looking for a very silent messenger), whereas 
 equivalents of

 (2) *`Kim walks but Sandy walks' (Pa but Pb)

 will never be acceptable (assuming default prosody 
 or a suitable equivalent - see below), while in any 
 language having, in addition, a bona fide translation 
 equivalent of `also' or `too', equivalents of

 (3) `Kim walks but Sandy {also walks/walks too}' 

 will always be acceptable again. 

Explanatory Note: "Default prosody" for English means at the 
very least: absence (or nonobligatoriness) of a marked pause 
preceding `but'. I.e. the unacceptability judgment for 
(2) is claimed to be stable for that single-speaker reading 
(both with regard to prosody and interpretation) which is NOT 
paraphraseable as

(4) `Kim walks, but then Sandy walks'

where `then' is NON-TEMPORAL, as evidenced by preservation of 
its intended interpretation in

(5) `Kim has walked, but then Sandy has walked'.

(The intended and, for atemporal `then', presumably obligatory 
reading for the English ex. (4) is one where the second clause 
introduces an explanation for the eventuality designated by the 

Native or born-again judgments are solicited on bona fide 
translation equivalents of (1), (2) and (3); if possible 
also on those of (4)/(5) and on the feasibility of a 
(4)-style reading for (2)-equivalents. Most helpful would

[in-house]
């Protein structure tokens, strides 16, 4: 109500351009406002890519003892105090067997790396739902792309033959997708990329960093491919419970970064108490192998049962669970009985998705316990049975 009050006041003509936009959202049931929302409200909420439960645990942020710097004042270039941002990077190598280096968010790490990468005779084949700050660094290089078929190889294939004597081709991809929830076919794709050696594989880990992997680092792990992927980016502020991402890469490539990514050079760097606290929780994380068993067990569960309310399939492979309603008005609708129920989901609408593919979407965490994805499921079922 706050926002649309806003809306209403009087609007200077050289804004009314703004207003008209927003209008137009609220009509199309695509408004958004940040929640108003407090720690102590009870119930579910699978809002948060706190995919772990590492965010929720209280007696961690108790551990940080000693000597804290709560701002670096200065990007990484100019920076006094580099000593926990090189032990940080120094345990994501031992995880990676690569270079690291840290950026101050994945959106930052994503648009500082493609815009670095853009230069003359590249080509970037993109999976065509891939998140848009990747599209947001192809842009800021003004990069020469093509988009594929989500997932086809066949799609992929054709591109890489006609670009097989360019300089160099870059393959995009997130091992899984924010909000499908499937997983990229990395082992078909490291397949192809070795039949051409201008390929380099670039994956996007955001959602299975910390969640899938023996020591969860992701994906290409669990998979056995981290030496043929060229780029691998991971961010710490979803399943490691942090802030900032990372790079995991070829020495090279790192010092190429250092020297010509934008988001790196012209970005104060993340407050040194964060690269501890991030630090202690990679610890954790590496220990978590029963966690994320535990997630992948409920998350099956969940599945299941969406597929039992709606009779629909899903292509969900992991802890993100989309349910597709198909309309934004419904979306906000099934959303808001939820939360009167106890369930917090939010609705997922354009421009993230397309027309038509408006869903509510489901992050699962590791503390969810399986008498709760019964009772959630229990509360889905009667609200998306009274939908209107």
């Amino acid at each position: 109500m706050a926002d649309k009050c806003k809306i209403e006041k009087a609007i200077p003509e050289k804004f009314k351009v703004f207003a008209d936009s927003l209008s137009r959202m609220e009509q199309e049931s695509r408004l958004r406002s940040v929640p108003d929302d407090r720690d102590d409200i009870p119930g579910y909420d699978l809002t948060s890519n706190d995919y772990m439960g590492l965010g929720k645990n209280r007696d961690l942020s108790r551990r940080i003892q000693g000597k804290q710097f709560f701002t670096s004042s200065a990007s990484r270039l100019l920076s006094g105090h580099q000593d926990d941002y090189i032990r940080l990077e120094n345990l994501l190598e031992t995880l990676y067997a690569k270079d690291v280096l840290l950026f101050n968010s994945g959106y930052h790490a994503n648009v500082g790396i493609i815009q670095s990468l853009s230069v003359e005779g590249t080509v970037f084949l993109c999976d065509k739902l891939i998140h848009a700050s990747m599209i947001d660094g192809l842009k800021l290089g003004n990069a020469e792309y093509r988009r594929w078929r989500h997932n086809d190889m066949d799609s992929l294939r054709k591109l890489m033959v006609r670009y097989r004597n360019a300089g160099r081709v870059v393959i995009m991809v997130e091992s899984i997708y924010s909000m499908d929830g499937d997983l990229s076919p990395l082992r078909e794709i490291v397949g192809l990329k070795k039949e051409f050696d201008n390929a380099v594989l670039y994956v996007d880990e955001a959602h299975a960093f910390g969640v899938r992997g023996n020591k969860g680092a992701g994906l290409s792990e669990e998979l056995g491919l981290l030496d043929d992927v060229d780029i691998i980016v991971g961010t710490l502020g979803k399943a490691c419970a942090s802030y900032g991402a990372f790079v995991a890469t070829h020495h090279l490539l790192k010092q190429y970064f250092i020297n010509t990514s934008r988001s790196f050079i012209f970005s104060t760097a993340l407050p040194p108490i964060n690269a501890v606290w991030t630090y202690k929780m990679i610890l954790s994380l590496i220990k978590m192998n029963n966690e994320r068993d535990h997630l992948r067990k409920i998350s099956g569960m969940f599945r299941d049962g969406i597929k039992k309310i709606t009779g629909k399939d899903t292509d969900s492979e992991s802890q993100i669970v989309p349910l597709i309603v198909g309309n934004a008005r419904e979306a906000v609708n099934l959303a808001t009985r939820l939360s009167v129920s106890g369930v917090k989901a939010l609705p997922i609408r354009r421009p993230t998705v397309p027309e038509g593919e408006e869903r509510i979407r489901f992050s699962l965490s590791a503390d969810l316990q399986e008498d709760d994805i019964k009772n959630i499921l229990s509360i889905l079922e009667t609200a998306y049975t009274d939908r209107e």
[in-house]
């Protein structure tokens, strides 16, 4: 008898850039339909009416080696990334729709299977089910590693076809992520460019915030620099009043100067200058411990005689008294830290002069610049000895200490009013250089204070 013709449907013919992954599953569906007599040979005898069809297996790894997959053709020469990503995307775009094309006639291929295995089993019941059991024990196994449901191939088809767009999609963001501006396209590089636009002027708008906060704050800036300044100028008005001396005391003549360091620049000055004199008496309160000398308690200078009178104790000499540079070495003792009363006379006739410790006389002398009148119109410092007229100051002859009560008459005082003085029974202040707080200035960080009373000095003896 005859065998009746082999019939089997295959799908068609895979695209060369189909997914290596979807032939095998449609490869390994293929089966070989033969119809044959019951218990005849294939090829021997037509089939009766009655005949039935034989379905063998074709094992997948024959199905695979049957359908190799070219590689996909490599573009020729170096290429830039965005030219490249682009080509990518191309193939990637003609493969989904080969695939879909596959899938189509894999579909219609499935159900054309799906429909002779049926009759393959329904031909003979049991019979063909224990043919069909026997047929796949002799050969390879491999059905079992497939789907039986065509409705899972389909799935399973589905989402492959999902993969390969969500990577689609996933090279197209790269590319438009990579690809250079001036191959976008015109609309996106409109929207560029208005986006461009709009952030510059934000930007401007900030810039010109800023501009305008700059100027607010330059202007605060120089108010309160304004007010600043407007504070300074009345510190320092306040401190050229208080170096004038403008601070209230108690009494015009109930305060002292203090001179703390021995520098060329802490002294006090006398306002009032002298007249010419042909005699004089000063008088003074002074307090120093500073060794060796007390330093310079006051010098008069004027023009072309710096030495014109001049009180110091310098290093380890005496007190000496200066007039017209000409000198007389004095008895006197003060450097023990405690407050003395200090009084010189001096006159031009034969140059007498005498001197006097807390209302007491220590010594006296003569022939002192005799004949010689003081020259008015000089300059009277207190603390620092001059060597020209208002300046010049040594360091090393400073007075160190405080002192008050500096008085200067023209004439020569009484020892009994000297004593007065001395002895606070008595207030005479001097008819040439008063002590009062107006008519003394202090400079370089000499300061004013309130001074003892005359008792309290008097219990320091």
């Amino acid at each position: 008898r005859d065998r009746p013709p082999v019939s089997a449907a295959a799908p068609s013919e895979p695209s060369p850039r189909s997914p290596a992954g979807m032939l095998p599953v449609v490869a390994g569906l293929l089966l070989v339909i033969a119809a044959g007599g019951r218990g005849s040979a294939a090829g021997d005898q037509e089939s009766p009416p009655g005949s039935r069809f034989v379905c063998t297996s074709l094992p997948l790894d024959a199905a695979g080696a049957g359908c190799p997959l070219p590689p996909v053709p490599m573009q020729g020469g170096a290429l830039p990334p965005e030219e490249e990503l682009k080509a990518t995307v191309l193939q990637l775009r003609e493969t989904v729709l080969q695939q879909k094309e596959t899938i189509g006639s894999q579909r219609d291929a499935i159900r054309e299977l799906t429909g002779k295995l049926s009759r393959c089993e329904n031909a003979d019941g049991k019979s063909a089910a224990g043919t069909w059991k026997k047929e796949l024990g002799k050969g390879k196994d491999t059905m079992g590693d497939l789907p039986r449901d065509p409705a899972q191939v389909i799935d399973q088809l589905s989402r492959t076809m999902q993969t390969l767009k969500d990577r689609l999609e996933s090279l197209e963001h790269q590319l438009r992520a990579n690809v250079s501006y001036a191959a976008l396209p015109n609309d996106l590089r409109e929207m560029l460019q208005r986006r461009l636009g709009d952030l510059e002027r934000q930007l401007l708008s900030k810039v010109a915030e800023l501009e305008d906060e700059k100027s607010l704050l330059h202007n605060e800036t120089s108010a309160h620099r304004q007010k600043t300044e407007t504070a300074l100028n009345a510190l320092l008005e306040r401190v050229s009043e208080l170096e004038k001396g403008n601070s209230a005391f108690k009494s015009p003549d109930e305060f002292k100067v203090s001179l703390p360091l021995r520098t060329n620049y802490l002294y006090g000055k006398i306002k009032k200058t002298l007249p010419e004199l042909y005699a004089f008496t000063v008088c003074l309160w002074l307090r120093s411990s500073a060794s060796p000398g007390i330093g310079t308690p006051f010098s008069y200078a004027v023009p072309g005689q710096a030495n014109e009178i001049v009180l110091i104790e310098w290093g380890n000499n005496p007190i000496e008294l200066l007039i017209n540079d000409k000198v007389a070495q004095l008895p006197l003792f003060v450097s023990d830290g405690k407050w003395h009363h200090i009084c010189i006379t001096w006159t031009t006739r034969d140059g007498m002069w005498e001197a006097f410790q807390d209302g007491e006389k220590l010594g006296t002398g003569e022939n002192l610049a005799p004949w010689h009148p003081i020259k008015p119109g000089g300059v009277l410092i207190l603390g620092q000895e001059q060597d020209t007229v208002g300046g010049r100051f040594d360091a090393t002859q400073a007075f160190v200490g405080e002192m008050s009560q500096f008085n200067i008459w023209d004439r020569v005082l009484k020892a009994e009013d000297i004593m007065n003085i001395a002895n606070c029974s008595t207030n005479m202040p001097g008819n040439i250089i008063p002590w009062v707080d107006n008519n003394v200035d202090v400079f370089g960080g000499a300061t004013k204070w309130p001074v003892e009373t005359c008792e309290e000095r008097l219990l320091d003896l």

be transliterations of exx. into Roman characters, if necessary 
making use of ASCII diacritic conventions in use among students 
of the language concerned, with a word-by-word English or
(e.g., where word order differs) quasi-English translation 

A summary of the results of the experiment will be posted,
along with a list of all those contributors who do 
not express a preference for not being listed.
For participants or anyone else interested in the explanation 
of the putative universal, a dense outline of the argument 
(2 pages worth of PostScript or, on special demand, 
typographically approximate ASCII) is available by e-mail on 
request (repr. from the Abstracts of the 10th Int. Cong. Logic 
Methodology & Philosophy of Sci., Florence 1995). A mathematical 
background or access thereto is presupposed. An extensive version, 
taking account, it is hoped, of the results of the experiment 
proposed above, will be available in English soon. Participants 
expressing an interest in being notified of its venue of 
appearance will be kept informed. 

Arthur Merin
Institute for Language and Computation (IMS)
University of Stuttgart
Azenbergstr. 12
70174 Stuttgart 

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Message 3: CALL Software

Date: Wed, 09 Apr 1997 08:55:00 -0400 (edt)
From: MEYER, TOM <>
Subject: CALL Software

I am in the process of reorganizing our computer lab here at the
University of Miami, Intensive Language Institute and am looking for
some good CALL software in the areas of ENGLISH pronunciation,
grammar, vocab. development, writing, etc.

Any suggestions?

Thank you.

Please respond directly to Tom Meyer via email at